Recent developments in the liability landscape for design and building professionals
Until recently, little case law had emerged on the application of the statutory duty to exercise reasonable care to avoid economic loss in respect of building defects which was introduced by section 37 of the Design and Building Practitioners Act 2020 (NSW) (DBP Act).
The Courts have now provided some clarification on the scope of that duty of care and confirmed the need for a plaintiff to prove a failure to take reasonable care by the defendant in order to be successful.
What is the duty of care?
The DBP Act introduced a duty on any person who carries out construction work to exercise reasonable care to avoid economic loss caused by defects:
- in or related to a building for which the work is done; and
- arising from the construction work.
This duty of care is owed by that person to any current or future owner of the property on which the construction work is carried out, regardless of whether the owner entered into a construction contract relating to that work.
To what ‘construction work’ does the duty of care apply?
The duty of care applies to ‘construction work’ which is broadly defined in the DBP Act to include most activities involved in the design and construction of a ‘building’, being:
- building work, including residential building work to which the Home Building Act 1989 (Cth) applies;
- the preparation of regulated designs and other designs for building work;
- the manufacture or supply of a building product used for building work;
- supervising, co-ordinating, project managing or otherwise having substantive control over the carrying out of any of the above work.
In the recent decision of Goodwin Street Developments Pty Ltd atf Jesmond Unit Trust v DSD Builders Pty Ltd (in liq)  NSWSC 624, Justice Stevenson determined that section 37 of the DBP Act applies the duty to all building work, that is, both residential and commercial projects, albeit only to the construction of a ‘building’ as defined in the Environmental Planning and Assessment Act 1979 (NSW) (EPA Act).
If a structure is not classed as a ‘building’, or the work undertaken relates to matters separate to the construction of a ‘building’, the duty will not apply. However, noting the expansive definition of ‘building’ in the EPA Act, the application of the duty is far reaching.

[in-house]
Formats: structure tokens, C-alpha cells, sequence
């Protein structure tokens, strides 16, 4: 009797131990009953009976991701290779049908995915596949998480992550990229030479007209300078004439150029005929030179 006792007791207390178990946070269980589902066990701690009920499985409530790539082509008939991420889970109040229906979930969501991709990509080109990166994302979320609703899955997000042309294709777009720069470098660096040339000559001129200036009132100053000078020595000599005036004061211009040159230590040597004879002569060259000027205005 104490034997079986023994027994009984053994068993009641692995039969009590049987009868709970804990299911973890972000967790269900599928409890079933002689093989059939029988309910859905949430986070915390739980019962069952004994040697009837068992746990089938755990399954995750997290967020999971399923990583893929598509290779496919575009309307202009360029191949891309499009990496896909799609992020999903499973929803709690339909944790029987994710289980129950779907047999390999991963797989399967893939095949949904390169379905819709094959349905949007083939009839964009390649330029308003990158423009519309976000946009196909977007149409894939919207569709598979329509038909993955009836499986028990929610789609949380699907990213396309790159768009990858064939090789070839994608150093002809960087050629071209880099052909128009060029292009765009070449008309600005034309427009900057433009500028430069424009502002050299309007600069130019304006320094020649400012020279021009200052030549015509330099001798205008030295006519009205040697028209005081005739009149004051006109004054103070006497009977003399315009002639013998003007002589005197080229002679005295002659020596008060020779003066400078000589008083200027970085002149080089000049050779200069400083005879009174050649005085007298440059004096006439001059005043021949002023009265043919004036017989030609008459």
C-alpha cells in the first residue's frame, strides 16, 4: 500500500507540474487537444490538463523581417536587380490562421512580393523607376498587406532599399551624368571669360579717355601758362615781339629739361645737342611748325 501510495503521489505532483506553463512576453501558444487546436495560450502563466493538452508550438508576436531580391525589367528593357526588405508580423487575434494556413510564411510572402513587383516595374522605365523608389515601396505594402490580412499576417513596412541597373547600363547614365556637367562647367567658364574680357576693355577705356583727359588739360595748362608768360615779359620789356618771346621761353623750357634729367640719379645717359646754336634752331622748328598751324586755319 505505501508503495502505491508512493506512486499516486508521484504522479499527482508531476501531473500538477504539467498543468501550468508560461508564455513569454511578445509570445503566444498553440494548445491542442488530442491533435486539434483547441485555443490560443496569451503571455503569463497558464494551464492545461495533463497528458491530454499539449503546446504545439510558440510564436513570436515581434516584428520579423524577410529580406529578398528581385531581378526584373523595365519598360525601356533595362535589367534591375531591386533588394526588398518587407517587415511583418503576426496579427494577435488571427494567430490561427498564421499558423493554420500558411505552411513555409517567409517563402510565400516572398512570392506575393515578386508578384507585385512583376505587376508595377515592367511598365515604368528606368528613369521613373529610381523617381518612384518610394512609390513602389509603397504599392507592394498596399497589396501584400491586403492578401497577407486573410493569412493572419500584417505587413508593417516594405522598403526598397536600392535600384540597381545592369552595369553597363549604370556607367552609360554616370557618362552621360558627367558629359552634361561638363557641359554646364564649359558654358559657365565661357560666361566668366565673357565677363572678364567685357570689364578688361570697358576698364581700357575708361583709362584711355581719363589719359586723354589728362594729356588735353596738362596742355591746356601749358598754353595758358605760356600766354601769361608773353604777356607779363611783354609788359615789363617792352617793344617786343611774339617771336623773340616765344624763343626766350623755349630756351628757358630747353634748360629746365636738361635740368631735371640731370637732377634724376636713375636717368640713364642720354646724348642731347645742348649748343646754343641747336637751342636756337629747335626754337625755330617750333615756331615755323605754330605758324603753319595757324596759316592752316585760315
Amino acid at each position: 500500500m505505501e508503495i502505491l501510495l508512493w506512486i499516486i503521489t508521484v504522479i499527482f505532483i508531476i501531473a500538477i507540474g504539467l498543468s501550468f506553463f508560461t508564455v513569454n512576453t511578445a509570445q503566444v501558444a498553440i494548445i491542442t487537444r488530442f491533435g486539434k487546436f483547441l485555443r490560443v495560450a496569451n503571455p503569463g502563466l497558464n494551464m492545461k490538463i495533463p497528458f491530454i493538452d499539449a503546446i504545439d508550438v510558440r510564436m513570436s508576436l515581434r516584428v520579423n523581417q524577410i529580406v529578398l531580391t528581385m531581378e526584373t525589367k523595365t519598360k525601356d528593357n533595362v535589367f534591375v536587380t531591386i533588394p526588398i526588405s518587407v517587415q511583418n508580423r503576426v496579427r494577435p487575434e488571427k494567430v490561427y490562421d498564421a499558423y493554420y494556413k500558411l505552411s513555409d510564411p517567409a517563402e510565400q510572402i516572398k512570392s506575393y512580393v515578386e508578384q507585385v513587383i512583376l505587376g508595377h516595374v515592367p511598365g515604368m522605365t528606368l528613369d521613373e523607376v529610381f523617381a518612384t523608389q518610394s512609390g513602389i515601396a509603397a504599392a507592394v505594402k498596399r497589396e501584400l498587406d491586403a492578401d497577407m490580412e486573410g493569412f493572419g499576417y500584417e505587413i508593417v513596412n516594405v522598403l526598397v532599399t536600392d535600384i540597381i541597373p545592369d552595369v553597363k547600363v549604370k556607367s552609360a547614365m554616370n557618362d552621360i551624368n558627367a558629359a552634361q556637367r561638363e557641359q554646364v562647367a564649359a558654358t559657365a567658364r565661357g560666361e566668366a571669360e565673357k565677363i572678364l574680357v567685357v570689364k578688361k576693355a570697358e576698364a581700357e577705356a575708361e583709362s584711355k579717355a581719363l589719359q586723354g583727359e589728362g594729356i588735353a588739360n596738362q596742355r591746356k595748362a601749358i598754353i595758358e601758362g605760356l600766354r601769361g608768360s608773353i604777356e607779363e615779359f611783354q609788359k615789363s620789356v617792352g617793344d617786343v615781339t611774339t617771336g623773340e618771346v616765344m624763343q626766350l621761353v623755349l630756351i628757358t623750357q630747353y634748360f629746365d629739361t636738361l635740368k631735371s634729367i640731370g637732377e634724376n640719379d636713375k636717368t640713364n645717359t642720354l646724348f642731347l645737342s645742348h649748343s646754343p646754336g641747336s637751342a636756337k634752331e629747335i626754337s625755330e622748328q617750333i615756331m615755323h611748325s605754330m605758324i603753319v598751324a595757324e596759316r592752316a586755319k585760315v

Who owes the duty of care?
In Goodwin, the Court found that an employee of a construction company (in liquidation) who carried out project management services owed the relevant duty of care.
This clarifies that the duty will apply to any ‘person’ engaged in construction work. For example, employees, directors and agents of a company that entered into a design and/or construction contract will owe a duty of care if they themselves were involved in ‘construction work’. It does not matter that they did not themselves enter into the construction contract or were mere employees.
The recent judgment of Justice Stevenson in The Owners – Strata Plan No 84674 v Pafburn Pty Ltd  NSWSC 659 clarifies that the duty of care can apply to directors of construction companies if they are in a position to control how construction work is carried out, regardless of whether they are actively engaged in doing so.
The decision in Pafburn also confirm that owners of the land who also carry out construction work (including developers) will owe the duty of care to subsequent owners.
Following a spate of liquidations and collapses, there is an increasing trend amongst plaintiffs to allege breach of duty under the DBP Act against key employees of construction companies. The aim being to maximise funds available to meet an adverse judgment and reduce the risk of a company divesting its assets or entering into administration.
To whom is the duty of care owed?
The duty is owed to each owner of a property on which the offending building work was conducted. This includes the owner at the time the building work was undertaken and any future owner.
The duty will not be owed to a lessee or manager of the property, even if they entered into the construction contract. However, it will be owed to the owner of that property, regardless of whether they were a contracting party.
Breach must be proved
The Court in The Owners, Strata Plan No 87060 v Loulach Developments Pty Ltd (No 2)  NSWSC 1068 clarified that a plaintiff must allege and prove, in relation to each defect, the risks that the builder was required to manage and the precautions that should have been taken to manage those risks.
That is, it is essential that a breach of the duty of care be properly pleaded and established by evidence before any liability will flow.
These recent cases highlight the significantly expanded liability risk faced by construction industry participants, individuals and their insurers following the introduction of the DBP Act. Industry participants, particularly subcontractors, should view risk involved in a project from a holistic perspective, and not just limited to their risk to their head contractor when pricing and undertaking work.
Construction companies should ensure that their insurance is sufficient and appropriate, and cover their employees and directors, as well as the company itself.
Insurers should take steps to ensure that their premiums are adjusted to meet the risk implications associated with the expansive scope of ‘building work’ to which the DBP Act applies, and the increase in claims against individuals who may be covered as additional insureds or under an expanded definition of ‘insured’.
If you would like further information on this article please contact Julian Peake or Alex Haslam.